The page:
Owens .v. Owens – has UK divorce just got more difficult?
The long-awaited decision of the Supreme Court in the defended divorce of Mr & Mrs Owens was finally delivered today (Wednesday 25 July). Sadly Mrs Owens will remain locked in her loveless marriage until 2020, by which time she will have been separated for five years.
Whilst it was acknowledged that the current law had not kept pace with modern relationships, the Supreme Court was satisfied that the existing law had been correctly interpreted and the judge had been entirely justified in reaching his conclusion that the behaviour Mrs Owens complained of was not sufficient in the overall context of the case to justify the breakdown of the marriage.
The family lawyers’ organisation Resolution, which intervened in the proceedings, expressed disappointment at the decision and called for the government to take up the mantle and consider long-overdue changes to the law. Leading family lawyers around the country have echoed these sentiments, calling for the introduction of no-fault divorce.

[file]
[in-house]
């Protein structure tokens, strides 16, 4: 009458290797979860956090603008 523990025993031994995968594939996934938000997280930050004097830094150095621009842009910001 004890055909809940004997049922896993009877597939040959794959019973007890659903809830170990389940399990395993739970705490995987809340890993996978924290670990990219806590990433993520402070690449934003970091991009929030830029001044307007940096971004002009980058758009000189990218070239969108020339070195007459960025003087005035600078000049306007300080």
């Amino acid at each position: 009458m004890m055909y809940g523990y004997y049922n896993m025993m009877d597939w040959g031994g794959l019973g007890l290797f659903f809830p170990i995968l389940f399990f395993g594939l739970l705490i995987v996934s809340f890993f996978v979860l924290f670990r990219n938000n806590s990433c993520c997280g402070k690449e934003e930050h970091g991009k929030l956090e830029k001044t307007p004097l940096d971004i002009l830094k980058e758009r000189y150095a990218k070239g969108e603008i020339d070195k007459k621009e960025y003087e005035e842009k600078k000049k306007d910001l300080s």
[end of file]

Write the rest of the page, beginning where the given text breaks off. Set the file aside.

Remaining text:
We can only wait to see whether the decision has an impact on day-to-day legal practice. Family lawyers have for a long time been relying on watered-down allegations of behaviour in order to achieve a divorce as amicably as possible. Many have actively discouraged their clients from making detailed and often contentious allegations in this context. Only time will tell whether judges will refuse undefended petitions on the grounds that the allegations made are too weak, and whether we are about to see a surge in allegations containing more detailed descriptions of ‘unreasonable’ leading to an increase in the number of divorce cases being defended through the courts.
So much time and effort has been spent by family law practitioners embracing mediation and attempting to pursue no-court solutions to relationship breakdown – surely it is unacceptable for the government simply to ignore the fact that our legal system does not support these ideals. With no funding available to assist the majority of divorce litigants, how many people could now be locked in loveless and unhappy relationships?Family Law, General, George Ide, News